UK Men's Basketball

Calipari says 'shared sacrifice' key for new crop of Kentucky stars

The Kentucky men's basketball coaching staff, from left, assistant John Robic, outgoing assistant Orlando Antigua, head coach John Calipari and assistant Kenny Payne, was rewarded for the team's post-season success.
The Kentucky men's basketball coaching staff, from left, assistant John Robic, outgoing assistant Orlando Antigua, head coach John Calipari and assistant Kenny Payne, was rewarded for the team's post-season success. Herald-Leader

Last season's struggles can help Kentucky take on the challenge of super-sized expectations for 2013-14, Coach John Calipari told reporters Wednesday.

Buoyed by a mega recruiting class that includes six McDonald's All-Americans, Kentucky looks to rebound from a 2012-13 season that ended with a first-round NIT loss at Robert Morris.

"There were many things that happened that were good last year," Calipari said in reference to individual player improvement. "Part of last season was the beginning of success for this coming year."

Calipari preached patience as he tries to build a team from a roster that includes eight highly decorated freshmen and five holdover veterans. By that count, Jon Hood and Jarrod Polson will return to next year's team as scholarship players. The process of transforming a collection of celebrated players into a functioning unit begins Monday with what the UK coach called a "two-day retreat" for himself and the staff.

"What we're about to undertake has never been done before, trying to put a team together like this," Calipari said. "It takes time. There's a learning curve. There's a galvanizing process. And you know what? We're going to have to be patient."

Echoing a familiar refrain from past seasons, Calipari spoke of the possibility of "ugly" basketball early next season, perhaps through January.

"We'll have a talented team," he said before adding, "They need (to be) coached. Each individual player needs (to be) coached. They need to be taught the level of commitment, the intensity. The will to win has to come out."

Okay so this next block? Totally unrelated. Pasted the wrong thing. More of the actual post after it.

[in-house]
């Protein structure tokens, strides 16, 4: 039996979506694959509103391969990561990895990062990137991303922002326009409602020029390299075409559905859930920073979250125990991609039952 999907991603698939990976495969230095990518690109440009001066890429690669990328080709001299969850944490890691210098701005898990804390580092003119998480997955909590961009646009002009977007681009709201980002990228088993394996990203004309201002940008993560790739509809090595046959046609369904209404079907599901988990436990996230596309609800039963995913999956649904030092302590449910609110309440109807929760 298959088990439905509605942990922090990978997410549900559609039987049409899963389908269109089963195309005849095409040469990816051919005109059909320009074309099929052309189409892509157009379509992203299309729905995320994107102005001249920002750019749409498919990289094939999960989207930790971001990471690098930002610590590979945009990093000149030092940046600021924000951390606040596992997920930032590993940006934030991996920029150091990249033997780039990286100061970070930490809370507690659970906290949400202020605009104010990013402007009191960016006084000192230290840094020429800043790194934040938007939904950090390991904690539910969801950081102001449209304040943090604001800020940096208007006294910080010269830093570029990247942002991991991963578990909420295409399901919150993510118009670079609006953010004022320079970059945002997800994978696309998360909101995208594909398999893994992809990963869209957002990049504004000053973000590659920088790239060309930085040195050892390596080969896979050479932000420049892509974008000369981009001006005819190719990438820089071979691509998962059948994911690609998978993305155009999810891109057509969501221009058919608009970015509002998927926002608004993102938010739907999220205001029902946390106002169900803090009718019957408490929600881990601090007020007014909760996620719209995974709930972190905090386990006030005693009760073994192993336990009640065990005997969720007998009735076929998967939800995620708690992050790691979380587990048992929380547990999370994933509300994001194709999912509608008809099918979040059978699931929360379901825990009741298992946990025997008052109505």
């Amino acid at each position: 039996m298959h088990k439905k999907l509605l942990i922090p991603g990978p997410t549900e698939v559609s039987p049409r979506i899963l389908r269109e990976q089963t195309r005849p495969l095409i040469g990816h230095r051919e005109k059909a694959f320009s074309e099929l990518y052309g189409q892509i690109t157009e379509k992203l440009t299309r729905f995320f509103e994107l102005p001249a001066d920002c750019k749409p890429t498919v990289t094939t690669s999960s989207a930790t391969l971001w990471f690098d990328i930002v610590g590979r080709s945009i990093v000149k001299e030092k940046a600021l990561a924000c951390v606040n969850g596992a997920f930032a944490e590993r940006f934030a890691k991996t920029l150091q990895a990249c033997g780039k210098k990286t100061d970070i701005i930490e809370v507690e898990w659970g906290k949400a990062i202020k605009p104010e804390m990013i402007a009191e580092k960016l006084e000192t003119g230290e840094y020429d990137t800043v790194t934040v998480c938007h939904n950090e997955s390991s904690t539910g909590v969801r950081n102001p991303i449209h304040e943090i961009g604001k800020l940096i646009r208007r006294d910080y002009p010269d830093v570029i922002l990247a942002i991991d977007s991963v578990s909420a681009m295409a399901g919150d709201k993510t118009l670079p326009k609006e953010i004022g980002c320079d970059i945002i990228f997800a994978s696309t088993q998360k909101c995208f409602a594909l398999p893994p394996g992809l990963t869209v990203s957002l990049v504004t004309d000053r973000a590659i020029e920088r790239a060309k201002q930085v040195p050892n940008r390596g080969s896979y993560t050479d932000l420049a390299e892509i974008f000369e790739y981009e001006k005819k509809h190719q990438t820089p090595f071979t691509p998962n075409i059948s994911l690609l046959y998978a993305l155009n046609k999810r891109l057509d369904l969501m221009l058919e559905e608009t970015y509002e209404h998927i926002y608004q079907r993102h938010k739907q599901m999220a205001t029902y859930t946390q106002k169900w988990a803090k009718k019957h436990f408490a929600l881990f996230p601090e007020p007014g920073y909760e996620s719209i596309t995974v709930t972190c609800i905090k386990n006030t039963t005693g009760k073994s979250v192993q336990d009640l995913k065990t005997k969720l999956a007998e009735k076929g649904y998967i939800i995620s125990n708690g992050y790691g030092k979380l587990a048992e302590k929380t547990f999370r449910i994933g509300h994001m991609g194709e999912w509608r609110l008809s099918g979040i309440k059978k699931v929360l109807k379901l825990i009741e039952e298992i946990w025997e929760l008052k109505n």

Initially, Calipari suggested he was unaware of the 2013-14 season being more coronation than competition for Kentucky. "I'm not hearing that at all," he said. "But I can imagine that's out there."

He playfully — and sarcastically — attributed such talk to those "rooting for us to do well."

But Calipari embraced the notion of next season's UK team facing what could be considered championship-or-bust pressure. In the past, he's thought out loud about one of his teams achieving a 40-0 record someday.

"Chasing perfection, greatness, things that have never been done in the history of the game," he said. "People say, 'Pressure!' It wakes you up a little earlier in the morning. I don't mind a little pressure. I had it my whole career. I had the gun to my head for 20-some years. And you know what? I'm at my best when the gun is at my head versus I'm OK, I can kick back. I'm not as good.

"And you know what? The players are the same."

Calipari cautioned against the kind of pressure that places utmost importance on each and every game.

"But you're chasing greatness," he said. "What's wrong with that?"

Nerlens Noel's season-ending torn anterior cruciate ligament effectively ended Kentucky's chase for relevance on the national stage last season. But even before Noel crumpled to the floor at Florida in mid-February, Calipari tried repeatedly to instill zeal, resolve and toughness in the team.

He spoke confidently of UK possessing those qualities when his next freshman-oriented team plays next season.

"The alpha males that we didn't have a year ago, I think we have," the UK coach said. "Two years ago, we didn't have one bad practice. Not one. Last year we had about five good practices."

Calipari dismissed the notion of Kentucky having too many alpha males next season.

"We don't have as many as you think," he said. "This team will have, maybe, two."

Calipari cited the UK team of 2011-12 as an example of more than one alpha male not hindering success.

"Different guys can lead at different points of the year," he said. "When you don't have alpha males at all ... you never have the kind of success you want."

When asked about the lessons he learned from last season, Calipari answered quickly.

"First of all, you have to have more than eight scholarship players," he said. "You may ask, why I did that. Because I was trying to protect players in the program. What you learn is you can't protect players. You can't protect them from competition."

Calipari never mentioned departed point guard Ryan Harrow by name. But Harrow seemed to fit the description.

"I don't have any regrets when I gave guys more than one chance to make it and it hurt our team. ... Guys got a full season to prove themselves."

Calipari sounded a one-for-all note. "More than any team I've had, shared sacrifice is going to matter with this group," he said.

In a sense, Calipari extended the idea of sacrifice to fans. Winning can fall behind an individual player's aspirations.

"If I'm going to err, it's going to be on the side of a player," Calipari said. Of maintaining the program's status, he added, "That's all good. But if it was your son, what would you want me to do?"

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